The common perception is that a strong password is always a good password, but GCHQ thinks otherwise; urging people to use “simple passwords” to keep themselves protected from online threats.
According to the new guidelines outlined in a report prepared by GCHQ in the password guidance report, it urges that passwords should be short and less confusing which would result in making online accounts and businesses secure.
In the report titled, Password Guidance: Simplifying Your Approach, it reveals that lengthy and complex passwords are not actually securing our online accounts the way they should.
This, however, contradicts the common belief and or perception that the more challenging the password, the greater the security would be in protecting against eavesdropping or hacking. Prior to this report, GCHQ had always maintained that the more complex the password, the greater it’s length, the greater the security would be.
The logic behind setting a complex password is plain and simple. Everyone knows that complex and lengthy passwords would be tougher to crack or hazard a lucky guess at. It would also prove challenging for hackers trying to exploit the password using brute force attacking methods.
Ciaran Martin, Director General for Government and Industry Cyber Security highlighted:
“BY SIMPLIFYING YOUR ORGANISATION’S APPROACH TO PASSWORDS, YOU CAN REDUCE THE WORKLOAD ON USERS, LESSEN THE SUPPORT BURDEN ON IT DEPARTMENTS, AND COMBAT THE FALSE SENSE OF SECURITY THAT UNNECESSARILY COMPLEX PASSWORDS CAN ENCOURAGE.”
The report has been released by CESG, Communications-Electronics Security Group, which is the informational Security arm of GCHQ, and the National Technical Authority for Information Assurance within the UK.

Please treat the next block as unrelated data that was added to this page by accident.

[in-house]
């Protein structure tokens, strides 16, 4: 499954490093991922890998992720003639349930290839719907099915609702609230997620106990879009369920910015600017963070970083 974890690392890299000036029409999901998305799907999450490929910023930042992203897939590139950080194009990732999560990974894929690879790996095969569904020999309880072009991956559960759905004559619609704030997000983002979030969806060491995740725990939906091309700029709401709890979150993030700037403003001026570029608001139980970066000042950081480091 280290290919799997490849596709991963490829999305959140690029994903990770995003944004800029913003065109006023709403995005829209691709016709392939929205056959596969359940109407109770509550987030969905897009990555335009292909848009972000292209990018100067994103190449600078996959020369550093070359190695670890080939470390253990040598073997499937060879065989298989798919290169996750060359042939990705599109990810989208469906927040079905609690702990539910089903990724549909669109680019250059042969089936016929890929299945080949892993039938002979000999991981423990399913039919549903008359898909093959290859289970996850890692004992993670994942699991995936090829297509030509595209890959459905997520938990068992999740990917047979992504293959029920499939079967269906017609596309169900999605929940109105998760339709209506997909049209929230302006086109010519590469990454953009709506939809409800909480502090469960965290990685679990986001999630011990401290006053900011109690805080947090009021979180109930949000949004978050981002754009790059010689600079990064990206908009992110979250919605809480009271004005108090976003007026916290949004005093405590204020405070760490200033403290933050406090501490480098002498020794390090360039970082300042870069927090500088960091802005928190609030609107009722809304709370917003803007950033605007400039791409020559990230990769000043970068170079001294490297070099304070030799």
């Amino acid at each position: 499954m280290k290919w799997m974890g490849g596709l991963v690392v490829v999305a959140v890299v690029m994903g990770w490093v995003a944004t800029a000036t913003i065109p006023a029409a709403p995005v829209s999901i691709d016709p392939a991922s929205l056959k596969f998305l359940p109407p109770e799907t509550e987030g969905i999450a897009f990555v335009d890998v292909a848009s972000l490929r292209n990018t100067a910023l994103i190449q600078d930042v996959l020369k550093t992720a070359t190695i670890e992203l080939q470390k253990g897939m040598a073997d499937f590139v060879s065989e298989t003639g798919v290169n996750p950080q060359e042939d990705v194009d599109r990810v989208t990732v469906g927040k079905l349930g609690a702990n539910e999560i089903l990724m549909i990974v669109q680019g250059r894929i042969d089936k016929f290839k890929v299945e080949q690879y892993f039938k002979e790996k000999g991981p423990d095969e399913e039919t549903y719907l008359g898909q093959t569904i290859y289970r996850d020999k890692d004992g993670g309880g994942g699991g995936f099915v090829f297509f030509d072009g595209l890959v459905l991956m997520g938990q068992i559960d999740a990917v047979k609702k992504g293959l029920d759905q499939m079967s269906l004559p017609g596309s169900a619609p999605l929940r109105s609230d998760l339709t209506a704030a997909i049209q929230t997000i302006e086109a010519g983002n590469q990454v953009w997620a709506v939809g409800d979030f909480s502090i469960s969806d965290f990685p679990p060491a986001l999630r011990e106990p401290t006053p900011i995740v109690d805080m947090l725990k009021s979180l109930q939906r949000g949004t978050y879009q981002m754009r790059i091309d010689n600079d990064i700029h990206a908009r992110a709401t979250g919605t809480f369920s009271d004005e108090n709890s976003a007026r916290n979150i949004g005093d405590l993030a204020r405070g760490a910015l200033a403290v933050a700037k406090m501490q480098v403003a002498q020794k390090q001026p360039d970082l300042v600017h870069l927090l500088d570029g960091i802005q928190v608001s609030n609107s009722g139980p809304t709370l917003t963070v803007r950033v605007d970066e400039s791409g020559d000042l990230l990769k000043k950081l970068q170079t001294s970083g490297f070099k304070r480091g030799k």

The report is specifically targeted towards system owners who are responsible for regulating and governing password policies and has been backed by CESG and CPNI. They are encouraging the regulators to apply their current ‘simplified’ password approach at a “system level, rather than asking users to recall unnecessarily complicated passwords.”
They said at the beginning of the report that complex password are not really complex for the hackers, but memorizing various complex passwords for the online accounts has become challenging, typing lengthy passwords cause delays and has made daily life much harder for the users.
These complexities force users to opt for workarounds and alternatives like using browser’s password managers or other third-party password managers, which are more vulnerable and less secure in the long term.
The report also states that the problem with passwords begun to arise because of the surge in online registration-based services and accounts, which require the user to create a hard-to-guess and difficult password for their account. Users also tend to develop their own workarounds to handle ‘password overload,’ often reusing the same password on multiple websites or they write their passwords on a piece of paper.
“Users are generally told to remember passwords, and to not share them, re-use them, or write them down. But the typical user has dozens of passwords to remember – not just yours,” GCHQ says. “Regular password changing harms rather than improves security, so avoid placing this burden on users.”
These workarounds are making their accounts more vulnerable rather than providing enhanced security because if anyone found the paper, they would be able to steal all the passwords.
The report featured an important tip to combat such password recording techniques. It suggests that users should,
“STORE PASSWORDS IN A HASHED FORMAT, PRODUCED USING A CRYPTOGRAPHIC FUNCTION CAPABLE OF MULTIPLE ITERATIONS (SUCH AS SHA 256).”
The report also pointed out a technique known as “throttling,” in which, after a number of unsuccessful attempts, the targeted account is locked out for a certain period of time.
“ACCOUNT LOCKOUT, THROTTLING, AND PROTECTIVE MONITORING ARE POWERFUL DEFENCES AGAINST BRUTE-FORCE ATTACKS ON ENTERPRISE SYSTEMS AND ONLINE SERVICES. PASSWORD SYSTEMS CAN BE CONFIGURED SO THAT A USER ONLY HAS A LIMITED NUMBER OF ATTEMPTS TO ENTER THEIR PASSWORD BEFORE THEIR ACCOUNT IS LOCKED OUT.”
GCHQ has also revealed that their members are working closely with government departments, researchers and industries to know more about this issue. They have also planned to report more about this project on a separate CESG blog.
You can go through the infographic designed and released by the intelligence agency to make it easier for the users to understand the facts regarding passwords